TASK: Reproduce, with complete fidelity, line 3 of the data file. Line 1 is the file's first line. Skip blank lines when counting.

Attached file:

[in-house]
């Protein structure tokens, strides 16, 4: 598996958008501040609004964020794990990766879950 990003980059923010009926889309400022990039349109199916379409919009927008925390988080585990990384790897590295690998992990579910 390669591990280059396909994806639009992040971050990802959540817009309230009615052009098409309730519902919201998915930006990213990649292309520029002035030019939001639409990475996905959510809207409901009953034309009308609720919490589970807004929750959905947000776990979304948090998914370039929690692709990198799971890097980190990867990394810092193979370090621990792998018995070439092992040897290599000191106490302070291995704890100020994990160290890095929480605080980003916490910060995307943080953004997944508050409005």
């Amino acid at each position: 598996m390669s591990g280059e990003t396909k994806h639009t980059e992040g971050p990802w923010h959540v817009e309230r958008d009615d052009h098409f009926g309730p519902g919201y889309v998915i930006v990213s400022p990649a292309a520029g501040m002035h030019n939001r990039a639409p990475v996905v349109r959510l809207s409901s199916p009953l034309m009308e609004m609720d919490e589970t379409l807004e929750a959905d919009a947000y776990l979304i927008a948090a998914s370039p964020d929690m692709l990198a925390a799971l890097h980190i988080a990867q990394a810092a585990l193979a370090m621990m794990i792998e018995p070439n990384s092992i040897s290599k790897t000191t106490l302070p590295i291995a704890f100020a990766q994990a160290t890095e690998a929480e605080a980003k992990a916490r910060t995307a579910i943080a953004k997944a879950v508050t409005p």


């Amino acid at each position: 598996m390669s591990g280059e990003t396909k994806h639009t980059e992040g971050p990802w923010h959540v817009e309230r958008d009615d052009h098409f009926g309730p519902g919201y889309v998915i930006v990213s400022p990649a292309a520029g501040m002035h030019n939001r990039a639409p990475v996905v349109r959510l809207s409901s199916p009953l034309m009308e609004m609720d919490e589970t379409l807004e929750a959905d919009a947000y776990l979304i927008a948090a998914s370039p964020d929690m692709l990198a925390a799971l890097h980190i988080a990867q990394a810092a585990l193979a370090m621990m794990i792998e018995p070439n990384s092992i040897s290599k790897t000191t106490l302070p590295i291995a704890f100020a990766q994990a160290t890095e690998a929480e605080a980003k992990a916490r910060t995307a579910i943080a953004k997944a879950v508050t409005p």